Tanzanian filmmaker Amil Shivji to release Samaki Mchangani


Award-winning Tanzanian filmmaker Amil Shivji is working on a short film called
Samaki Mchangani (Fish of the Land) to be released soon. Shivji, the
proprietor of Kijiweni Productions, based in Dar es Salaam, Tanzania’s largest
city says that his film is currently in post-production.

The script of Samaki Mchangani was selected for the Africa First Summit,
in New York last year. It was selected as one of the five African scripts to be
funded by Focus Features’ Africa First programme. It is a short film, but much
more ambitious than Shoeshine, his previous project.

Shivji’s films are social commentaries and are set in Dar es Salaam. Primarily, his
films focus on offering a voice to the voiceless and creating honest portrayals of
Tanzanian culture on the big screen. “The only way we can challenge the
stereotypes that bog down our continent and misrepresent it is to take the
medium of cinema and make it our own. We have to tell our stories because we
know them best. Cinema is the most radical tool to empower the masses,’ Shivji

Samaki Mchangani begins with Godfrey Kitinga, entrepreneur and son of
a parliamentarian, launches the first Tanzanian-owned cellular company.
Dramatically, on that same day he is involved in a car accident which results in
the death of Mama Aisha, a fish seller. Haunted by his series of choices, our
young ambitious entrepreneur reveals more than one face of “Africa rising’.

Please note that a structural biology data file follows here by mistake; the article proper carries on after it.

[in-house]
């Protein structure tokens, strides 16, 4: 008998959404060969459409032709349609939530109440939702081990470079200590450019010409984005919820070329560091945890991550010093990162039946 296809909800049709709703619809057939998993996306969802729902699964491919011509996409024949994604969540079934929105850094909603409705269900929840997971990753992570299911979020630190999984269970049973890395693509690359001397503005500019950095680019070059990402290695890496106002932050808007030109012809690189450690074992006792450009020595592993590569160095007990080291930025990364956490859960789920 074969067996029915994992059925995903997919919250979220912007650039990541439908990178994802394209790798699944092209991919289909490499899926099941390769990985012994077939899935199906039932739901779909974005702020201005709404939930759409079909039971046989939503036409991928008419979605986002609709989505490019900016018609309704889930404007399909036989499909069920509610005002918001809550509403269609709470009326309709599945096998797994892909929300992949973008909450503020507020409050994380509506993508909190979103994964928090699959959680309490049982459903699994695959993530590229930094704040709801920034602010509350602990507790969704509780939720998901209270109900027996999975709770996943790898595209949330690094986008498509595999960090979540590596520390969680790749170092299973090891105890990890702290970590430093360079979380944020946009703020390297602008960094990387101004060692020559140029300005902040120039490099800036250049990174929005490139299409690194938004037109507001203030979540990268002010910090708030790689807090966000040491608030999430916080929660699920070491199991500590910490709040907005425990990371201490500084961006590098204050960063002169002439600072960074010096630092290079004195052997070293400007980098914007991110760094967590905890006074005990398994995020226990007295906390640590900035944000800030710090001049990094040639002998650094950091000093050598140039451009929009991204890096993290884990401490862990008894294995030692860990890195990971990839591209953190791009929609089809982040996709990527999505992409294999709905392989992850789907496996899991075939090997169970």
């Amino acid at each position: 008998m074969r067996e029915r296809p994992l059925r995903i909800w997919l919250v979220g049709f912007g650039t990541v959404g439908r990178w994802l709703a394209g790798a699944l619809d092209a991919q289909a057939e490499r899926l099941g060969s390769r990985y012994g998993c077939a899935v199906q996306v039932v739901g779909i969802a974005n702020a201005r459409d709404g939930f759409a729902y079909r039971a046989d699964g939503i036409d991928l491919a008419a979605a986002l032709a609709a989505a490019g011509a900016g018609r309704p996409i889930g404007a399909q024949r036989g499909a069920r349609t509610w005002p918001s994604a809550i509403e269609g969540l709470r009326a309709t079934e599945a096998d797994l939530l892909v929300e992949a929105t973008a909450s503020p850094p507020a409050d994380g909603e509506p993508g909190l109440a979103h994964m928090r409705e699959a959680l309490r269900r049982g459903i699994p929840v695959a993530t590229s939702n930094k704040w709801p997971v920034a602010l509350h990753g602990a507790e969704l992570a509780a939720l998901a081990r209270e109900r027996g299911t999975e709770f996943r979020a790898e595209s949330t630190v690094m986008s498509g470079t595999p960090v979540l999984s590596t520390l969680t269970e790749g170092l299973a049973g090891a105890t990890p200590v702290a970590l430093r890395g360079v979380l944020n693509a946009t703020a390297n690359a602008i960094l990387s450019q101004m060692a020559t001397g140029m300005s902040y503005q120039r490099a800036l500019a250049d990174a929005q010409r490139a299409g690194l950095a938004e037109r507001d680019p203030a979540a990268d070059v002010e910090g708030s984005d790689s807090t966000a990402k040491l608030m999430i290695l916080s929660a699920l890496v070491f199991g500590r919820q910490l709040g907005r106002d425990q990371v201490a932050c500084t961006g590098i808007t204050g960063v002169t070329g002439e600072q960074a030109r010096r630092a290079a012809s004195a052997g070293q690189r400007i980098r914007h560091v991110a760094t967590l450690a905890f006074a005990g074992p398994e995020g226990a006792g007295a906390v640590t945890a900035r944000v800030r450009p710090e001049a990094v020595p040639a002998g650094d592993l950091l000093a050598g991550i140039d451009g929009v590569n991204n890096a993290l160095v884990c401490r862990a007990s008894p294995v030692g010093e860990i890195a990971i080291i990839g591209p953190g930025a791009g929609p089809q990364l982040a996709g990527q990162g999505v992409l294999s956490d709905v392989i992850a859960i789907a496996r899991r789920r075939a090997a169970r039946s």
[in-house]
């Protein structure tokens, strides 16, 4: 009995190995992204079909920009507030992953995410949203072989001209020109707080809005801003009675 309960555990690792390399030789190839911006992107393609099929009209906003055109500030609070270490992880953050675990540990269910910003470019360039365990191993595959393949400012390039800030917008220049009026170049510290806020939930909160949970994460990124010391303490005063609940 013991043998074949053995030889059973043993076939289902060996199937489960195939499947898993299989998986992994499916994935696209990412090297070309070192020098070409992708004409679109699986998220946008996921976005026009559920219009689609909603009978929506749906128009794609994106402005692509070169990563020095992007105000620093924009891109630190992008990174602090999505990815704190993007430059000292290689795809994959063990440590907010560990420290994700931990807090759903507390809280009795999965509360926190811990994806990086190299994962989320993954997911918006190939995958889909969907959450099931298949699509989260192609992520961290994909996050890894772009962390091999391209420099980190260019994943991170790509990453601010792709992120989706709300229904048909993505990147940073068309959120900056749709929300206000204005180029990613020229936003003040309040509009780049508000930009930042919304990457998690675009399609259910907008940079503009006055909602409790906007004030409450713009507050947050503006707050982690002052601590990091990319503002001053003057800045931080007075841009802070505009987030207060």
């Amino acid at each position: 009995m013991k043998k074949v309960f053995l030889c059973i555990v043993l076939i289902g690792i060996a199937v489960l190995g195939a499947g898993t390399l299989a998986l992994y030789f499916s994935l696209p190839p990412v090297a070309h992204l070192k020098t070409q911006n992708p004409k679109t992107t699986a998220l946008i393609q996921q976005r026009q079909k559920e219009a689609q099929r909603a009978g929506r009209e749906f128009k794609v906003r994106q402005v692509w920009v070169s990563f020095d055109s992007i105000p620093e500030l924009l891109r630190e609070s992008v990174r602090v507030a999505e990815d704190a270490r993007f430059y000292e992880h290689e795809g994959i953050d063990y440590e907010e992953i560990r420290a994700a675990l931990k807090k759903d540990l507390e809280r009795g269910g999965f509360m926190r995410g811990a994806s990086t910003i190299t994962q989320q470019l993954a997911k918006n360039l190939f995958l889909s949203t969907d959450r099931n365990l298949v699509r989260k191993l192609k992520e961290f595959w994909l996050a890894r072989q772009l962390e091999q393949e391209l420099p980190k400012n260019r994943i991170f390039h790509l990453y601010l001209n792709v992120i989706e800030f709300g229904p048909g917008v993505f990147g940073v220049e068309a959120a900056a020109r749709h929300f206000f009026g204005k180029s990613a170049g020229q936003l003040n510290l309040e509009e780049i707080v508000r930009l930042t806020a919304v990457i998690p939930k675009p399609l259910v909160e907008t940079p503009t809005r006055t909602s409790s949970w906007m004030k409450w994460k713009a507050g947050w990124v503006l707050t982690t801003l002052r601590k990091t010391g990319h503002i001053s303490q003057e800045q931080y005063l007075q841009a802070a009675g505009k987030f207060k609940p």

The film addresses the economic development statistics that have been buzzing
in the international media’s treatment of African news recently, which seemingly
has no place for the human factor. Dar es Salaam is a fast-growing city but what
does that mean for Tanzanians when rates of unemployment are increasing and
new companies are built on land snatched away from locals? With
Samaki, Amil explores the issue of the corporatisation of Tanzania and
the resultant greed and social injustices that spring up from it.

The cast includes Bicco Mathew, Kimela Billa, Betty Kazimbaya, Deborah Dickson
and Hassan Kazoa.

The talented Tanzanian filmmaker started his company two years ago and has
produced two short films so far. His first, Shoeshine was one of the winners of
the Canal France International Haraka grant. The short film, which is was both a
social commentary and an artistic depiction of the life, aspirations and
perspectives of a working child, was produced in 2013 and did quite well in the
festival circuit.

“We picked up a People’s Choice Award at the Zanzibar International Film
Festival and were nominated for Best Short Film and Best Director at the Africa
Magic Viewers Choice Awards in March earlier this year,’ Shivji says. The film has
also been screened at Tampere Shorts Film Festival and International Film
Festival Rotterdam to mention a few.

Language is another area on which Shivji will not compromise; he is proud of the
Kiswahili language and wants his films to reflect that. A graduate of York
University in Canada, Shivji believes films offer people the chance to relate to
the stories displayed on the screen and to “watch’ their lives. As Lenin said “of all
the arts, cinema is the most important’ because it allows you to powerfully and
clearly represent and thus question the mechanics of a society.


Please enter your comment!
Please enter your name here